Helen Shapiro is remembered today by younger pop culture buffs as the slightly awkward actress/singer in Richard Lester's 1962 debut feature film, It's Trad, Dad. From 1961 until 1963, however, Shapiro was England's teenage pop music queen, at one point selling 40,000 copies daily of her biggest single, "Walking Back to Happiness," during a 19-week chart run. A deceptively young 14 when she was discovered, Shapiro had a rich, expressive voice properly sounding like the property of someone twice as old, and she matured into a seasoned professional very quickly.
Born John Barry Prendergast to a father who owned a cinema and a mother who played piano, all the elements were in place for John to develop his career as he did. Even when he had to do national service, he managed to secure a job as an army bandsman, so he managed to use that period to hone his craft. John first came to prominence via his recording of Hit and miss, which became the theme to the TV show Jukebox jury. Famous as his TV theme became, John's most famous hit is the James Bond theme. This particular compilation, as its title suggests, focuses on John's recordings for EMI. Many of these recordings date from the early to mid sixties, but there are a few from the nineties too. Most of the tracks are instrumentals, but there are also three Shirley Bassey tracks (Goldfinger, Mr Kiss Kiss Bang Bang, Diamonds are forever) and a Matt Monro track (Born free) in which John was involved. Two of the Shirley Bassey tracks are famous, but I'd not heard the other one before buying this CD. It was apparently intended as the theme for Thunderball but was dropped in favor of the Tom Jones song Thunderball. There are 25 tracks altogether and the CD comes with a nice booklet. By no means a definitive John Barry compilation, this does at least contain all those early sixties tracks that I particularly wanted and showcases John's versatility as a composer and arranger. Sadly, John died early in 2011 but his legacy in the history of cinematic music is assured.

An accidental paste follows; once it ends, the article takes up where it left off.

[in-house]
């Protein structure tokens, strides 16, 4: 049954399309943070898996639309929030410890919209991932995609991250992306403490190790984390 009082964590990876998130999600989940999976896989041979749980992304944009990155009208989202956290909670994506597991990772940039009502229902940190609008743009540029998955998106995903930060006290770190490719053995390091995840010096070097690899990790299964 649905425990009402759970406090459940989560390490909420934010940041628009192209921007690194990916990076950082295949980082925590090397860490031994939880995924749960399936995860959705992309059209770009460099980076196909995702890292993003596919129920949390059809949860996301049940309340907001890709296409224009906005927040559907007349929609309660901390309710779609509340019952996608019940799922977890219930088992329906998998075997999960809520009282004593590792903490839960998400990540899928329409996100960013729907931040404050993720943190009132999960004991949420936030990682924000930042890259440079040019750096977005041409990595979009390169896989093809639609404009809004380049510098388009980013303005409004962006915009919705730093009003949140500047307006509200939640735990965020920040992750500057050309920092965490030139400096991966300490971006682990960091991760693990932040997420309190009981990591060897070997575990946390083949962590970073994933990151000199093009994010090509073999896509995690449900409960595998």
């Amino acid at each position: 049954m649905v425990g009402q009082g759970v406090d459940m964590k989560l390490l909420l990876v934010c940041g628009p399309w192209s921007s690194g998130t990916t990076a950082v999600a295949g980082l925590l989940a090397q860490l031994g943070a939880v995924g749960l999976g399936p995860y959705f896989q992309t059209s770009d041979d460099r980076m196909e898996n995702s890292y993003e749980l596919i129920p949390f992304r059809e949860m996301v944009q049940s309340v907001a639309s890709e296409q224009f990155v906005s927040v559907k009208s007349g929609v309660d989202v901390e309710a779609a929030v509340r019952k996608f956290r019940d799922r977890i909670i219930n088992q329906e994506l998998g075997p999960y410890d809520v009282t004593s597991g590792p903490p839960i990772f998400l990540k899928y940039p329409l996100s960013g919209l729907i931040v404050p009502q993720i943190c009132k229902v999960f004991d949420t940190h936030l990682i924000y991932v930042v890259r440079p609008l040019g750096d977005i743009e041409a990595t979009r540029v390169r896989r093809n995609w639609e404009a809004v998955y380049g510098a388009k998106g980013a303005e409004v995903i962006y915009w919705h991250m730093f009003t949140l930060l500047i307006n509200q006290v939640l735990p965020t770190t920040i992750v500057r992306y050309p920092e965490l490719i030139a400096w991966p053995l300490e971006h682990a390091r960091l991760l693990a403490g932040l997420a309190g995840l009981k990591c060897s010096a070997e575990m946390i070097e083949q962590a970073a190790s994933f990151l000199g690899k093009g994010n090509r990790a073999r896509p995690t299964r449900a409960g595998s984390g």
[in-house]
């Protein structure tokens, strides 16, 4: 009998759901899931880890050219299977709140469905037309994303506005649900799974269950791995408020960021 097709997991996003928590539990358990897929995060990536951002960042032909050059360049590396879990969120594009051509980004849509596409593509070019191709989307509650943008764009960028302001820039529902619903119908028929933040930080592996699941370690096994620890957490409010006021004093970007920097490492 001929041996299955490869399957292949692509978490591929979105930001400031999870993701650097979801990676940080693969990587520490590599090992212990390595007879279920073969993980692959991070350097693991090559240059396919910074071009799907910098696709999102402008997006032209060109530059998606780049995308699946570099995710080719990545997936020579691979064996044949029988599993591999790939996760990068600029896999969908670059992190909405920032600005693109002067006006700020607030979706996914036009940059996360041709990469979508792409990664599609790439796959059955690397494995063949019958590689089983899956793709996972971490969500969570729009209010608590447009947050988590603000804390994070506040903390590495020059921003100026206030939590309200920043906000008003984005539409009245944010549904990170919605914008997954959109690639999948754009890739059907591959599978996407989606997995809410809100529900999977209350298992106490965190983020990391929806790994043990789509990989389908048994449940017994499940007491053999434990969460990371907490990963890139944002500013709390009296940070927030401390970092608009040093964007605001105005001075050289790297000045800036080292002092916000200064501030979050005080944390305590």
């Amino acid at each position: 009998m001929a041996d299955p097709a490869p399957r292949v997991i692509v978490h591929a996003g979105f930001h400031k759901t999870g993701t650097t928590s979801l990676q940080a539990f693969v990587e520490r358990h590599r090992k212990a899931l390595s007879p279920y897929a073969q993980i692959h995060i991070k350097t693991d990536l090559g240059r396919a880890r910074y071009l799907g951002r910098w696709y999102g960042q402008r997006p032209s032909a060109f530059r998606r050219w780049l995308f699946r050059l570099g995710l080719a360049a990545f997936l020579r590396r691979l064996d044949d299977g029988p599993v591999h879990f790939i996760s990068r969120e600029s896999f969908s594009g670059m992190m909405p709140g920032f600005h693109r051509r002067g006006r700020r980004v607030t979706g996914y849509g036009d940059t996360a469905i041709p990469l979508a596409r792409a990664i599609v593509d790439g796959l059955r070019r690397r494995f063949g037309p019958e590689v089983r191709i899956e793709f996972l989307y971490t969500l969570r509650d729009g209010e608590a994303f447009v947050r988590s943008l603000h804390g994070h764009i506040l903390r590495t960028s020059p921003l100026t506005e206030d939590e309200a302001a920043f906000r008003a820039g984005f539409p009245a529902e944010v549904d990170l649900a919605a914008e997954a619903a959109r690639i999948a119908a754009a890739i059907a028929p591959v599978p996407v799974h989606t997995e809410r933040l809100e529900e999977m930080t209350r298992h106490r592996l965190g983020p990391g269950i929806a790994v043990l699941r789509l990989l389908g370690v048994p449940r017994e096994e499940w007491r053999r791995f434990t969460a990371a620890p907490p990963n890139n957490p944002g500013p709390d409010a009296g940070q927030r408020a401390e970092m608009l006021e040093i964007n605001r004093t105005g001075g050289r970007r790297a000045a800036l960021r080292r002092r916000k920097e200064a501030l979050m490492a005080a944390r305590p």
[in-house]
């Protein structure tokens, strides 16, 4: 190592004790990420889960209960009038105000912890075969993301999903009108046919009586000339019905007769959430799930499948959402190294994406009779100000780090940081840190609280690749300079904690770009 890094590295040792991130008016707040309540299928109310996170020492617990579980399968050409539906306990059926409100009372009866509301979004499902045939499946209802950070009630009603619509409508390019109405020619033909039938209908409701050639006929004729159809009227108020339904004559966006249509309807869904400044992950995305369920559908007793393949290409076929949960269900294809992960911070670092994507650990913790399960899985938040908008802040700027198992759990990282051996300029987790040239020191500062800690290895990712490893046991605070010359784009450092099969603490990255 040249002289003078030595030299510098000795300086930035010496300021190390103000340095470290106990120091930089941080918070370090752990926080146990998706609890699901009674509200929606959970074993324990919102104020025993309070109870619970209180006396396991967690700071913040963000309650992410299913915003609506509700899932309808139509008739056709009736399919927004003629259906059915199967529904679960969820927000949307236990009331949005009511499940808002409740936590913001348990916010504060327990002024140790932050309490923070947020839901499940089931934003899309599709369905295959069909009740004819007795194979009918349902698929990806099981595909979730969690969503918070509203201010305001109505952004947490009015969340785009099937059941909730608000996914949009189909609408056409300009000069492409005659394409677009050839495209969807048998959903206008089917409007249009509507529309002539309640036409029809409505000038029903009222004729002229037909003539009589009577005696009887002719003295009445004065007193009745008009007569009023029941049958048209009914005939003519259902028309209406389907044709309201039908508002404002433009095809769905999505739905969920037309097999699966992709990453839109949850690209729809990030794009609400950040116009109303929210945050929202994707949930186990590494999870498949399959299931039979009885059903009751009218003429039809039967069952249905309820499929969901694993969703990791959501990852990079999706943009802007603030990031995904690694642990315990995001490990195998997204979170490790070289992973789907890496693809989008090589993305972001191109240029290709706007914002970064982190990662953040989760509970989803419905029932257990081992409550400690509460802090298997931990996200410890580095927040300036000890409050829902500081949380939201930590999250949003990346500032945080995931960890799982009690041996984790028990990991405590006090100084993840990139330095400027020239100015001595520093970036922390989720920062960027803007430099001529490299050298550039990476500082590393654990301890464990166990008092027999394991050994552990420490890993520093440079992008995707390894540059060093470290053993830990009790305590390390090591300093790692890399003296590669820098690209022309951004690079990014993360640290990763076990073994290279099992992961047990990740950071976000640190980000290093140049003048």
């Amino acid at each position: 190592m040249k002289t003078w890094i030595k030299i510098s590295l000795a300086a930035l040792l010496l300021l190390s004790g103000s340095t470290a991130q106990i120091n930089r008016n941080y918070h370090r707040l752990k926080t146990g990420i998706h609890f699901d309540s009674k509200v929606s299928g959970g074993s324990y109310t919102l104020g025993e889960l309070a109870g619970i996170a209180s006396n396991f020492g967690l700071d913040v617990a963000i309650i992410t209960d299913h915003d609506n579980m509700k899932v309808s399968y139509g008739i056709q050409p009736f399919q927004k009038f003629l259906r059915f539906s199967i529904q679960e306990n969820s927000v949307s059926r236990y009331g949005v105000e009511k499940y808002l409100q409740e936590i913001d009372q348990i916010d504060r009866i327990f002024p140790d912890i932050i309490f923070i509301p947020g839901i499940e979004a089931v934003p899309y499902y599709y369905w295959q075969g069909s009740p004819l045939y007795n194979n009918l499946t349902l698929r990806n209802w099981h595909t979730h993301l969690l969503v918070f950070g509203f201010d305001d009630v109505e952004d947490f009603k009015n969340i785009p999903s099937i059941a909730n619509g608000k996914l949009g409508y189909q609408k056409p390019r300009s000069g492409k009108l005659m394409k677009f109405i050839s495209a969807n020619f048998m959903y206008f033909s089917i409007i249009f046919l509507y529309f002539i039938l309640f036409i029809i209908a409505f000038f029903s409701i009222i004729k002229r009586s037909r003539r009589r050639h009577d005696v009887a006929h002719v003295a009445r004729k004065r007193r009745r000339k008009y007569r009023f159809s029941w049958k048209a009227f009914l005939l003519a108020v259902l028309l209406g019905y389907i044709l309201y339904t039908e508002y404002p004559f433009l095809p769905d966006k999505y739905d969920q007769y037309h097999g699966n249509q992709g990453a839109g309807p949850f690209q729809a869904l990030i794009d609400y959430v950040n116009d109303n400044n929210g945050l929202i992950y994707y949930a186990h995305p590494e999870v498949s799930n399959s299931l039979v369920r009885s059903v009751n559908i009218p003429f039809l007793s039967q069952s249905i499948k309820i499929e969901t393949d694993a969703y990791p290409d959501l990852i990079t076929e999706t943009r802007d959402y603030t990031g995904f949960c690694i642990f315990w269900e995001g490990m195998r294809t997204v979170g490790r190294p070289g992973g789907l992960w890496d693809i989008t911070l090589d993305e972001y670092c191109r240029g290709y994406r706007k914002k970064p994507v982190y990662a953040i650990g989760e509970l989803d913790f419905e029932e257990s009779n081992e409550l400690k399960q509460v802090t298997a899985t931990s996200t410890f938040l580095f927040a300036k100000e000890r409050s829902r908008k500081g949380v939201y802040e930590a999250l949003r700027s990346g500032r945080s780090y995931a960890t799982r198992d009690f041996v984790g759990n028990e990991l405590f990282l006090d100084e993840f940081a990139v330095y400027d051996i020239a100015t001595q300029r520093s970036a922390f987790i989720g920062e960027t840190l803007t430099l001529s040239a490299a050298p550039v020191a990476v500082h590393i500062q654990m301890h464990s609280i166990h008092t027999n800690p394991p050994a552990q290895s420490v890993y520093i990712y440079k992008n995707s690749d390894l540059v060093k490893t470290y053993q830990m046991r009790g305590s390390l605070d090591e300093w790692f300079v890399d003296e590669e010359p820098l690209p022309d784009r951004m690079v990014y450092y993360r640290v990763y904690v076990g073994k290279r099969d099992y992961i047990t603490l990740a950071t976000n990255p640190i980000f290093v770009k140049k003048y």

Hootie & the Blowfish never were cut out to be superstars. They were meant to be the best band at the local bar. They were ordinary guys, and they played ordinary music, the kind that could be heard in any college town on the East Coast or Midwest during the early '90s when the local bar wasn't having grunge night. It was the ordinariness of the music on their 1994 debut, Cracked Rear View, that connected with millions of American listeners – they sounded like everybody's favorite local band. Once they were superstars, their bubble burst fairly quickly as the 1996 follow-up sold considerably fewer than the debut, and by the end of the decade, they had settled into a reliable routine of turning out modest records and touring steadily, without many people outside of their core fans noticing. Their popularity might have declined, but as the 2004 Atlantic/Rhino compilation The Best of Hootie & the Blowfish (1993 Thru 2003) illustrates, their music changed very little over the course of the decade, nor did the quality of their music decline.
Rosanna: The Very Best of Toto is a strange, hastily assembled, budget-priced box set that boasts three discs and 41 tracks, yet somehow manages to omit "Africa," which alongside "Rosanna" and "Hold the Line," ranks as one of the band's most recognizable hits. Kudos for including the excellent and underrated "Take My Hand" from the Dune soundtrack, though. Listeners would be much better off with 2009's ample Africa: The Best of Toto or its streamlined cousin Playlist: The Very Best of Toto.